When is a tsunami not the worse case: when it becomes a double tsunami. Researchers have discovered that the destructive tsunami generated by the March 2011 Tōhoku-Oki earthquake was a long-hypothesized merging tsunami that doubled in intensity due to passing over rugged ocean ridges, amplifying its destructive power before reaching shore. Satellites captured not just one wave front that day, but at least two, which merged to form a single double-high wave far out at sea — one capable of traveling much longer distances without losing its power. Ocean ridges and undersea mountain chains pushed the waves together, but only along certain directions from the tsunami’s origin.

Chevrolet Carbon Story 4 Rockingham County Landfill
December 7, 2011 02:12 PM - Roger Greenway, ENN

Americans create over 200 million tons of trash each year. As garbage in landfills decomposes, it creates a gas that is half methane (the primary component of natural gas), which has 21 times the global warming potential of carbon dioxide. Instead of letting the gas escape into the air, landfill gas projects collect the gas and destroy it through either flaring, or using the gas to power electric generators or boilers. Thus garbage is turned into energy. As part of its Carbon Initiative Program, Chevrolet is supporting the Rockingham County (Virginia) Landfill’s methane capture and use program. Rockingham County Landfill collects the methane from the landfill and pipes it to Rockingham (Virginia) Memorial Hospital (RMH) where it will fuel boilers that produce steam, heat and electricity for the Hospital’s use. RMH is a LEED certified facility and one of the first hospitals to utilize landfill gas for the vast majority of their fuel needs. Destroying landfill gasses helps to reduce odors and other hazards associated with Landfill Gas emissions, and it helps prevent methane from migrating into the atmosphere and contributing to local smog and global climate change. Over the next few years, Chevrolet will be investing in projects that will help reduce up to 8 million metric tons of carbon dioxide from the atmosphere. Every carbon-reducing project Chevrolet invests in will be based in the United States, and each will be focused in one of three areas: renewable energy, energy efficiency programs, and forestry (including conservation). Chevrolet has chosen projects they believe will make a lasting difference in communities across the country. Progress is already underway, and Chevrolet estimates it will take up to five years to achieve the initial goal. There's still a lot of work to be done, but every project is a step in the right direction.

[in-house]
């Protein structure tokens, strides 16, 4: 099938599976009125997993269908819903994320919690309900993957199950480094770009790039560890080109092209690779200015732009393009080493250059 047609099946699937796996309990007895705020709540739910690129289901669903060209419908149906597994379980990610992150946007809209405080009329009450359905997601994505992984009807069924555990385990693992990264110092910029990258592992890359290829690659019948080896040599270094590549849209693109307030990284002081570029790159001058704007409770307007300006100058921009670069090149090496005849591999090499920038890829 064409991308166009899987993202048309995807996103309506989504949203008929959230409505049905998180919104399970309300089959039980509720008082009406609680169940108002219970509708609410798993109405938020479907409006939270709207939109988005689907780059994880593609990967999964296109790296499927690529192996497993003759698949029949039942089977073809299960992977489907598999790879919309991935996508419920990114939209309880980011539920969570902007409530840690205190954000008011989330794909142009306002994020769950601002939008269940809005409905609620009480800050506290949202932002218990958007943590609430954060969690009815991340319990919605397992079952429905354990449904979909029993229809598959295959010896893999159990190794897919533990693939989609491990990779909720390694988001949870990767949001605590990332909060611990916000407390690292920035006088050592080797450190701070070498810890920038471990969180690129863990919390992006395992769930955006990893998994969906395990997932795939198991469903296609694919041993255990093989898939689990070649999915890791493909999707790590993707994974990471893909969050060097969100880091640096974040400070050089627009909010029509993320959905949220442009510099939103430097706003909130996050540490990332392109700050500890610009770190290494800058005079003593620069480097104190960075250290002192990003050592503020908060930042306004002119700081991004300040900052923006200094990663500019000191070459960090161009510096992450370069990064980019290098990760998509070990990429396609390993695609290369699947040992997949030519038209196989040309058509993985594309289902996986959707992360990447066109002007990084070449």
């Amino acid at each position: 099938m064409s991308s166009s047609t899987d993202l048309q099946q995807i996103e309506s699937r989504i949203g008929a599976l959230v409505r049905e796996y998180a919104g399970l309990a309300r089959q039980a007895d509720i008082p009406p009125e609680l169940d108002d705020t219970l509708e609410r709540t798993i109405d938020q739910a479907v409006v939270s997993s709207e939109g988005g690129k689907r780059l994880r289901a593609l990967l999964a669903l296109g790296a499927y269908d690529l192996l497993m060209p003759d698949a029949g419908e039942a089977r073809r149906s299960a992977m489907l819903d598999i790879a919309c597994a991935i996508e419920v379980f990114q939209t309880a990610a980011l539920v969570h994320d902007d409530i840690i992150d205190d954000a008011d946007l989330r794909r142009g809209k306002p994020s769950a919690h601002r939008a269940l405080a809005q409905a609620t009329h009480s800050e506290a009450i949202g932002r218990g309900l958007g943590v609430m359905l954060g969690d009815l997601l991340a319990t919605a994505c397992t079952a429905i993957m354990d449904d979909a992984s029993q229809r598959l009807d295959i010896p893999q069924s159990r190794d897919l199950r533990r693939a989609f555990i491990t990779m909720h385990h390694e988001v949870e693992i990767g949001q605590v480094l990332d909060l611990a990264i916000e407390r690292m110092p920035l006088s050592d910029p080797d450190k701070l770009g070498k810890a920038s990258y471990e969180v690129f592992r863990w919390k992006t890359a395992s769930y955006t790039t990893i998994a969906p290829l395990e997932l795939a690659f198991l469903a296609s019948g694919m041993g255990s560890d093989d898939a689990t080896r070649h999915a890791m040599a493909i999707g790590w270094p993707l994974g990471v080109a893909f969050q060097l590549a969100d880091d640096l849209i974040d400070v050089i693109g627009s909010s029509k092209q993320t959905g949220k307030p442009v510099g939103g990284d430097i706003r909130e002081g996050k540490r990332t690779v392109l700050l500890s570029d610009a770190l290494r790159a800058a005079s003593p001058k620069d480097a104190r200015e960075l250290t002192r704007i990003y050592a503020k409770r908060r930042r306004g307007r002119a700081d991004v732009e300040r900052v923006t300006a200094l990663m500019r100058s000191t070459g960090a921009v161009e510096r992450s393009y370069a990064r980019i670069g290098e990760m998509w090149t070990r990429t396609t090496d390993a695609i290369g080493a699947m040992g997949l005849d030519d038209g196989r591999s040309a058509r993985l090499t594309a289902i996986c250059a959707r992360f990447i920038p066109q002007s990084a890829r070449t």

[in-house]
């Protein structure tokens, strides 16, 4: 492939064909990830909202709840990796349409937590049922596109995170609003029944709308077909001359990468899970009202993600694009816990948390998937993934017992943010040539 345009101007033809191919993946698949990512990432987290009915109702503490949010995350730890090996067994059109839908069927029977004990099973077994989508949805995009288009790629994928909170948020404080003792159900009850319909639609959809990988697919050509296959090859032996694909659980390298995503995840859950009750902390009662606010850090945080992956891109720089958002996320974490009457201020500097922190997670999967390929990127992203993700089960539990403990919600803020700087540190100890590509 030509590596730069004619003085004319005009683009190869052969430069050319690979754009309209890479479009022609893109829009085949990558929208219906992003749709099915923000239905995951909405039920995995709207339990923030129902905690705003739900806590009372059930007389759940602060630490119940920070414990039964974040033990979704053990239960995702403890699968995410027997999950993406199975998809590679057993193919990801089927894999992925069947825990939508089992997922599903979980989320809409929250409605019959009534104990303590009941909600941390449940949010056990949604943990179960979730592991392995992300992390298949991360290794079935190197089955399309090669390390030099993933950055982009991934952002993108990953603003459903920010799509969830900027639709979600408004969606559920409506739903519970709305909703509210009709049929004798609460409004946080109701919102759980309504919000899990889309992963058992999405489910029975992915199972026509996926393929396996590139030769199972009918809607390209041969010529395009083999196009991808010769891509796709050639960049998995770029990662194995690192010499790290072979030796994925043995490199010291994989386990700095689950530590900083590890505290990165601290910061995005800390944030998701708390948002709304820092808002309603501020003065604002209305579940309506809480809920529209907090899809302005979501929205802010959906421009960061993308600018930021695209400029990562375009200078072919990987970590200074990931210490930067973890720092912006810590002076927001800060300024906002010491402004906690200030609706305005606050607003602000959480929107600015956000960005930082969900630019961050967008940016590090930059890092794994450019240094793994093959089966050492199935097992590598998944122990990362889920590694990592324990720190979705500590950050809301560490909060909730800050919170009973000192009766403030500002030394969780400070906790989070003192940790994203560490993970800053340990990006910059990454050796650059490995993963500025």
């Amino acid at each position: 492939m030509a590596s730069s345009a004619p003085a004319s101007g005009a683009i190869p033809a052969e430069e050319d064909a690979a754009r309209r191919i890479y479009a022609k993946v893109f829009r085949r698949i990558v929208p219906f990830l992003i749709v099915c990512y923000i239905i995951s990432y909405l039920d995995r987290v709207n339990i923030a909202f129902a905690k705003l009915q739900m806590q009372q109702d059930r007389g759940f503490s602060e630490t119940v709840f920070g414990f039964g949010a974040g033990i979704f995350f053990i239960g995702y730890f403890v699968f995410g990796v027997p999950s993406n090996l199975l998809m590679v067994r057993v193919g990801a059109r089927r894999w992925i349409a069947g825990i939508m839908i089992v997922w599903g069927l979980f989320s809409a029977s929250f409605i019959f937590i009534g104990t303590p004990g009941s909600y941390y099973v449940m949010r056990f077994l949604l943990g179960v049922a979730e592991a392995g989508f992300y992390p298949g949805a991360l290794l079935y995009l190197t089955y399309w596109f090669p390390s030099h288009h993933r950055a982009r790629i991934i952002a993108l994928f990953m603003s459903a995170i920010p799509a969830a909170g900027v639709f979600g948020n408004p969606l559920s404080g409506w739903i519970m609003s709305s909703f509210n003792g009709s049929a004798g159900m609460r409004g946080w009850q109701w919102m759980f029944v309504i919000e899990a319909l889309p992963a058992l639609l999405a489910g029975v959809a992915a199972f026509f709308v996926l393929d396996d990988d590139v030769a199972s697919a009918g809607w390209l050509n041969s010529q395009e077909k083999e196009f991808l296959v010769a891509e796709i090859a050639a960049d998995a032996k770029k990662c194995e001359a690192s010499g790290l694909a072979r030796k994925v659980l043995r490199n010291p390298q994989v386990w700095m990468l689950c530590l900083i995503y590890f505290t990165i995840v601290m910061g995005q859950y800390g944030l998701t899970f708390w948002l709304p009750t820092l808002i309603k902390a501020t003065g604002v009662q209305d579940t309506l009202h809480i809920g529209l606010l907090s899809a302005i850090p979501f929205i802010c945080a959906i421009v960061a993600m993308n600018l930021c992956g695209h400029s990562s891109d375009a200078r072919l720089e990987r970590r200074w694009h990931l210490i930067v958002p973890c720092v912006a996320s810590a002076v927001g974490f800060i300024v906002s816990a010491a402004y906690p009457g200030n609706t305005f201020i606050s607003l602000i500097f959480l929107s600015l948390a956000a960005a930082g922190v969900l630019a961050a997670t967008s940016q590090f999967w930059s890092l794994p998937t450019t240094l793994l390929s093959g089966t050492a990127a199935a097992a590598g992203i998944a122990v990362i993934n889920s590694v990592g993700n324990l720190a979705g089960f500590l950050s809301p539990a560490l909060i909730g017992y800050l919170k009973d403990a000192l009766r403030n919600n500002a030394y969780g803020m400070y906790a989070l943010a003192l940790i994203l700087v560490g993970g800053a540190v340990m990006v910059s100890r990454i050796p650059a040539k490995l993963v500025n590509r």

Atoms and Glass Fibers
December 7, 2011 12:03 PM - Andy Soos, ENN

A highly sensitive method to detect atoms has been developed at the Vienna University of Technology. Glass fiber cables are indispensable for the internet — now they may also be used as a quantum physics lab. The Vienna University of Technology is the only research facility in the world, where single atoms can be controllably coupled to the light in ultra-thin fiber glass. Specially prepared light waves interact with very small numbers of atoms, which makes it possible to build detectors that are extremely sensitive to tiny trace amounts of a substance. Professor Arno Rauschenbeutel’s team, one of six research groups at the Vienna Center for Quantum Science and Technology, has presented this new method in the journal “Physical Review Letters”. The research project was carried out in collaboration with the Johannes Gutenberg University in Mainz, Germany.